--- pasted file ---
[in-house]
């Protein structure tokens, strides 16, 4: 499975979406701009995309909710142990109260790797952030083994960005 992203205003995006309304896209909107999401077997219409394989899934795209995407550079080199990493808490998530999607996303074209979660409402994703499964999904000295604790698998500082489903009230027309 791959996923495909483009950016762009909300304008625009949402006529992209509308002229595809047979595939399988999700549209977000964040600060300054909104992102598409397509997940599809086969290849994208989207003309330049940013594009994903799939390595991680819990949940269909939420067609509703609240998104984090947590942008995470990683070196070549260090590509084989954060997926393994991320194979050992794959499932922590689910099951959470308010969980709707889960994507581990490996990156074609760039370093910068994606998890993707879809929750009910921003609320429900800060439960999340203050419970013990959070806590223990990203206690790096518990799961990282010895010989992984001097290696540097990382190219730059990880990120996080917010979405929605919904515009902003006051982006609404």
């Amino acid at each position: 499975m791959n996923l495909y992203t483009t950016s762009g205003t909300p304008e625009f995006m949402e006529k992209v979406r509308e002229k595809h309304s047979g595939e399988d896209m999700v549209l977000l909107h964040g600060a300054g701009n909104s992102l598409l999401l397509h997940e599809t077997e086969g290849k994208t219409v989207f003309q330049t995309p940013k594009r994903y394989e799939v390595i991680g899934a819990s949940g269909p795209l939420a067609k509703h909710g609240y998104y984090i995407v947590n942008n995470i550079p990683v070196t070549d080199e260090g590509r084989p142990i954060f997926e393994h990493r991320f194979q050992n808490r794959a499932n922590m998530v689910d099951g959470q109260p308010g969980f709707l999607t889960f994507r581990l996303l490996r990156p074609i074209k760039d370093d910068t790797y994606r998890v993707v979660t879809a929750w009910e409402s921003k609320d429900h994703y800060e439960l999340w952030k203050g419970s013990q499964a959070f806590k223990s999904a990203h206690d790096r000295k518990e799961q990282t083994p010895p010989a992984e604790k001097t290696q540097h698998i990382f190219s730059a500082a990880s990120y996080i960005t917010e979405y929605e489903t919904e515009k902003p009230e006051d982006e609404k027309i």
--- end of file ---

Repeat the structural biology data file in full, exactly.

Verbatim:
[in-house]
């Protein structure tokens, strides 16, 4: 499975979406701009995309909710142990109260790797952030083994960005 992203205003995006309304896209909107999401077997219409394989899934795209995407550079080199990493808490998530999607996303074209979660409402994703499964999904000295604790698998500082489903009230027309 791959996923495909483009950016762009909300304008625009949402006529992209509308002229595809047979595939399988999700549209977000964040600060300054909104992102598409397509997940599809086969290849994208989207003309330049940013594009994903799939390595991680819990949940269909939420067609509703609240998104984090947590942008995470990683070196070549260090590509084989954060997926393994991320194979050992794959499932922590689910099951959470308010969980709707889960994507581990490996990156074609760039370093910068994606998890993707879809929750009910921003609320429900800060439960999340203050419970013990959070806590223990990203206690790096518990799961990282010895010989992984001097290696540097990382190219730059990880990120996080917010979405929605919904515009902003006051982006609404």
């Amino acid at each position: 499975m791959n996923l495909y992203t483009t950016s762009g205003t909300p304008e625009f995006m949402e006529k992209v979406r509308e002229k595809h309304s047979g595939e399988d896209m999700v549209l977000l909107h964040g600060a300054g701009n909104s992102l598409l999401l397509h997940e599809t077997e086969g290849k994208t219409v989207f003309q330049t995309p940013k594009r994903y394989e799939v390595i991680g899934a819990s949940g269909p795209l939420a067609k509703h909710g609240y998104y984090i995407v947590n942008n995470i550079p990683v070196t070549d080199e260090g590509r084989p142990i954060f997926e393994h990493r991320f194979q050992n808490r794959a499932n922590m998530v689910d099951g959470q109260p308010g969980f709707l999607t889960f994507r581990l996303l490996r990156p074609i074209k760039d370093d910068t790797y994606r998890v993707v979660t879809a929750w009910e409402s921003k609320d429900h994703y800060e439960l999340w952030k203050g419970s013990q499964a959070f806590k223990s999904a990203h206690d790096r000295k518990e799961q990282t083994p010895p010989a992984e604790k001097t290696q540097h698998i990382f190219s730059a500082a990880s990120y996080i960005t917010e979405y929605e489903t919904e515009k902003p009230e006051d982006e609404k027309i």